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Bury Me Standing
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About the Author

Isabel Fonseca grew up on New York City. She went to Barnard College and Oxford University before settling in London, where she worked as an editor at the Times Literary Supplement. She has written for the Times, The Guardian, The Economist, Harper's Bazaar, The Wall Street Journal, The New Yorker, and The American Scholar, among other publications. Since its appearance in 1995, the national bestseller Bury Me Standing has been published in twenty-two countries. Fonseca is also the author of a novel, Attachment. She lives in Brooklyn, New York, with her husband, Martin Amis.

Reviews

In numerous visits to east central Europe, London-based journalist Fonseca has produced an intriguing and affecting portrait of the continent's largest minority. Her first-person narrative meanders, but not inappropriately: the Gypsies are homeless, and they lie zestfully, challenging the author, who remains skeptical despite her sympathy for her subjects. After recounting a summer in the Gypsy quarter of Tirana, Albania, she explores Gypsy history, then profiles women in the deracinated Bulgarian Gypsy culture. The book acquires urgency when Fonseca shows how antipathy toward, and violence against, Gypsies has escalated since the revolutions of 1989; the raw hatred she records is chilling. Meanwhile, western European countries implement harsh policies regarding refugees and ``settling'' the nomadic Gypsies. Unlike Jews, the Gypsies ``have made an art of forgetting'' their persecution (in the Holocaust, etc.); Fonseca sees a glimmer of hope in the fact that Gypsies are beginning to acquire a new collective identity as ``Roma.'' This book gives a vital voice to a group long persecuted and misunderstood. Photos. (Oct.)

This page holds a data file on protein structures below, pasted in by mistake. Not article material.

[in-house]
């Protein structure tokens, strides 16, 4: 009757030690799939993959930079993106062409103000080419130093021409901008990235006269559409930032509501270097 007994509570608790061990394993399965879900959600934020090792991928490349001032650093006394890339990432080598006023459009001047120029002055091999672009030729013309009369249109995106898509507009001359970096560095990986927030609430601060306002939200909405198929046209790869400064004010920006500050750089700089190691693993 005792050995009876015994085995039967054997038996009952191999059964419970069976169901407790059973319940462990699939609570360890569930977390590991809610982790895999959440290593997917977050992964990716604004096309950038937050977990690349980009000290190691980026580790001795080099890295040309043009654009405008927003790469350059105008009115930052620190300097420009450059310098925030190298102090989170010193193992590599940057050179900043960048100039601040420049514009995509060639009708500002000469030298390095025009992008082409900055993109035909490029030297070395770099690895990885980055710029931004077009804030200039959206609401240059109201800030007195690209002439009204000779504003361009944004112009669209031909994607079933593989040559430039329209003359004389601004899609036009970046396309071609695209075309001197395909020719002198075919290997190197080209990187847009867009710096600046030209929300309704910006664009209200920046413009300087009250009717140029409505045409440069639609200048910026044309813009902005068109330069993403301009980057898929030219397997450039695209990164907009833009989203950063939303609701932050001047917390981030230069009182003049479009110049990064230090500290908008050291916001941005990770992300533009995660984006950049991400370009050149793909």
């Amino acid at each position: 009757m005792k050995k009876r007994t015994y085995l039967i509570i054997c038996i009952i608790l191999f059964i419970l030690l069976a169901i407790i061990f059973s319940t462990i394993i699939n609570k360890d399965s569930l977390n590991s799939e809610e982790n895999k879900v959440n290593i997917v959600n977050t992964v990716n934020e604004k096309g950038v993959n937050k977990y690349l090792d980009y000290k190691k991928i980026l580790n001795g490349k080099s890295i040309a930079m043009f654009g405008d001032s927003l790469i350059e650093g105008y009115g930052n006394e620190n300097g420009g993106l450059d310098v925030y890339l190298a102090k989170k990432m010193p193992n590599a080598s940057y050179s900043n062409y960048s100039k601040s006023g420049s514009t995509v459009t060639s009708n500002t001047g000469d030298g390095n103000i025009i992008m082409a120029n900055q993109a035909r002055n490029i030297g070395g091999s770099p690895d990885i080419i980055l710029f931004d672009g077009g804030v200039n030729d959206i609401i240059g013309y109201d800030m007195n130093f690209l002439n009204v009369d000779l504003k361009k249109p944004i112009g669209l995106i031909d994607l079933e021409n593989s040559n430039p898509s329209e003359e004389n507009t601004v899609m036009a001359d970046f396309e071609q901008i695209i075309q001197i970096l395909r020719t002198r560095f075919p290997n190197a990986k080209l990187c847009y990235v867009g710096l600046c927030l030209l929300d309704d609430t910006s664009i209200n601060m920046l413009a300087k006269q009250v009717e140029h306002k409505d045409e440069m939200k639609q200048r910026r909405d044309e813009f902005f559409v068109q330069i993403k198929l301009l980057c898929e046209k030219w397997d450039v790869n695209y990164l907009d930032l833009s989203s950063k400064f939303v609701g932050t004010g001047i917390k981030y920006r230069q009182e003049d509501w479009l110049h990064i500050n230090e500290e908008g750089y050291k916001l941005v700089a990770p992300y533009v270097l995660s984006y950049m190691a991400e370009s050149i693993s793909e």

Traveling as a journalist, Fonseca stayed with a number of Gypsy families in Eastern Europe between 1991 and 1995. Through her experiences with them, study of the scholarship about them, and interviews with leading figures, she has produced a contemporary account of their status, incorporating details of their society, culture, and history. Her work portrays their commitment to tribal traditions and adherence to ritual and offers good insights, particularly into women's lives. The author regards Gypsies as "an ancient scapegoat" who survive through their traditions and a collective denial of their mistreatment by outsiders, including the Germans during World War II. The author details the discrimination that has kept the Gypsies, now often called Roma, from development of an identity and acceptance by the international community. Fonseca's work will appeal to both interested lay readers and scholars in the field. It belongs in subject collections.-Rena Fowler, Humboldt State Univ., Arcata, Cal.

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